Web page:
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    Is guess its an idea worth piloting, but I would thought that even at the bottom of the pond the water temperature is not going to be comfortably cool.

    There are systems that use hot water to drive an air-conditioning cycle, but the systems I have seen have been more of a commercial building scale.

  13. #13
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    Quote Originally Posted by stevefarang View Post
    Quote Originally Posted by Necron99 View Post
    Quote Originally Posted by DrAndy View Post
    aircon seems to work OK
    Not when the power is off.
    Once our house is finished, over in Nakhom Pathom, I intend to work with my son (graduating Electrical Engineer this year) to design a solar/wind system to run at least one a/c unit and hopefully the rest of the house load. If I can generate enough juice to run more than one a/c unit, great !!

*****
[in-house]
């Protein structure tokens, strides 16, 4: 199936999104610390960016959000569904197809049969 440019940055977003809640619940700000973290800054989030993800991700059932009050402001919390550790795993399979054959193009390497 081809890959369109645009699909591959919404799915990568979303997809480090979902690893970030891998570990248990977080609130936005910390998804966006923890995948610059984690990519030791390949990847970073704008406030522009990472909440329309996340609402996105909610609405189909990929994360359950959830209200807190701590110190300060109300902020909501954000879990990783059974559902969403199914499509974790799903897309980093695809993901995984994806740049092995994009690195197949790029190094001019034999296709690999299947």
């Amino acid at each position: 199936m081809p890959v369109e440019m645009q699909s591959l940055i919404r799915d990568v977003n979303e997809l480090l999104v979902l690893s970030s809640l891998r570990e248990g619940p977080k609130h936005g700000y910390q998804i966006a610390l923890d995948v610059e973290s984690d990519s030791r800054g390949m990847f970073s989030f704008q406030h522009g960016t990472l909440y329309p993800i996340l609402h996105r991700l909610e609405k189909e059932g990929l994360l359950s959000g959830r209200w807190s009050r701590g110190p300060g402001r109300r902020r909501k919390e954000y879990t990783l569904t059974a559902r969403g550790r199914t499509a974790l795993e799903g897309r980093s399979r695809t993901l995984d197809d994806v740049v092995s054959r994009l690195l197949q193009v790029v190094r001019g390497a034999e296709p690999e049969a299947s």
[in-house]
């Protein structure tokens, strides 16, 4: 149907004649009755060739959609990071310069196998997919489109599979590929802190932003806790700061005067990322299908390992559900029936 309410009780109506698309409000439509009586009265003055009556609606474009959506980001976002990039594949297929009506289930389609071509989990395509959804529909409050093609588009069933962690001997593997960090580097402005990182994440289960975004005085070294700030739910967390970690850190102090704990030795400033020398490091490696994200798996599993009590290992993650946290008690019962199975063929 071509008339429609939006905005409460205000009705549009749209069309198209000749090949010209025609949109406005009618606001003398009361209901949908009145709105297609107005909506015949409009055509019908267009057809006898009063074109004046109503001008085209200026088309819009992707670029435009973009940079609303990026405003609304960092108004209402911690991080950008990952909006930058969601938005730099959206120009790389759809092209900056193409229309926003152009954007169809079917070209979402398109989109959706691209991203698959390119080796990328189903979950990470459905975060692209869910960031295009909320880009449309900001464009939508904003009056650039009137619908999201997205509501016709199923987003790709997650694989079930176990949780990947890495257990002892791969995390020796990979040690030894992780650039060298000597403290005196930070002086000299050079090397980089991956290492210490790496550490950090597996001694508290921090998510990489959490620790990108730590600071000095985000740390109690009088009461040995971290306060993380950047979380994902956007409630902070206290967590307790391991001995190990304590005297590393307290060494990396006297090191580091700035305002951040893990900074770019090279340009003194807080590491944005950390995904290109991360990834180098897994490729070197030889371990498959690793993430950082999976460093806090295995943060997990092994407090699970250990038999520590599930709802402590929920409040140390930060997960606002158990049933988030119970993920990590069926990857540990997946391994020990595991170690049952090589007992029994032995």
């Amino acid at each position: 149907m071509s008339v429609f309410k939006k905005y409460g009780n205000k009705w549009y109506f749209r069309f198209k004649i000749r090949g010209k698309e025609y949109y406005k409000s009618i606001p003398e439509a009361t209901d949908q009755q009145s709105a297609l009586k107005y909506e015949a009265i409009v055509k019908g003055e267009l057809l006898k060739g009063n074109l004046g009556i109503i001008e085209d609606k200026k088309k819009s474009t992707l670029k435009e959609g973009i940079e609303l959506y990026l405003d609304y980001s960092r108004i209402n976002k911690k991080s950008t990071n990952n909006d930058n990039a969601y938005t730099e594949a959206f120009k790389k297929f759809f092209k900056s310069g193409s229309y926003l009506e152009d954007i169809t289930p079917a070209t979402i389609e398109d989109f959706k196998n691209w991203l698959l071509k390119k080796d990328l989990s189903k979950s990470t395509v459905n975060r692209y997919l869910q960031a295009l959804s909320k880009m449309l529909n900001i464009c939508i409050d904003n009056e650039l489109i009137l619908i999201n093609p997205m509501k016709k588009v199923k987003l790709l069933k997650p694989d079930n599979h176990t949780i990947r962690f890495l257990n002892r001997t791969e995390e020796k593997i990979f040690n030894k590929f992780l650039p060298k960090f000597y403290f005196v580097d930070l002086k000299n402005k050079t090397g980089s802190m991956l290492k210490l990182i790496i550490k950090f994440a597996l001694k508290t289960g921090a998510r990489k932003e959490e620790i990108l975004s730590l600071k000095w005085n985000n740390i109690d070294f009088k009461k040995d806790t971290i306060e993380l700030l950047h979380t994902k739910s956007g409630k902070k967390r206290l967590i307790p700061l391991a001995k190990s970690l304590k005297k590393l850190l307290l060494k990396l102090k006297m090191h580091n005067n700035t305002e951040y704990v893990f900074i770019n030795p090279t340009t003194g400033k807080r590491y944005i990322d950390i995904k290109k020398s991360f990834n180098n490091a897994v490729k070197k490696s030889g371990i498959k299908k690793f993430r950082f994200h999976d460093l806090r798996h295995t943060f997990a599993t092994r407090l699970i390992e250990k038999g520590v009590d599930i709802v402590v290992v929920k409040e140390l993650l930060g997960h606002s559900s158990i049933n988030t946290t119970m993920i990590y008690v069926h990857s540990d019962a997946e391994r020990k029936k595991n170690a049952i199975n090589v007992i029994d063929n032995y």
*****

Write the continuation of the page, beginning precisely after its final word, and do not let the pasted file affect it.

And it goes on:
We are fortunate in that we have 3 large lots, 1 for the house and 2 spare. We have room for solar cells and we do tend to get a good breeze there.

    I don't know if you can find anyone who can competently build a geothermal system in Thailand and I'm not even sure how huge the grid (heat sink) would be to provide adequate cooling for a house. If you're able, please keep us updated.
    You can forget doing it with solar in Thailand. To generate enough electricity via solar to power one 18,000 BTU home air-con will cost around 800,000 thb for the solar system. The return on investment is 20+ years.

  14. #14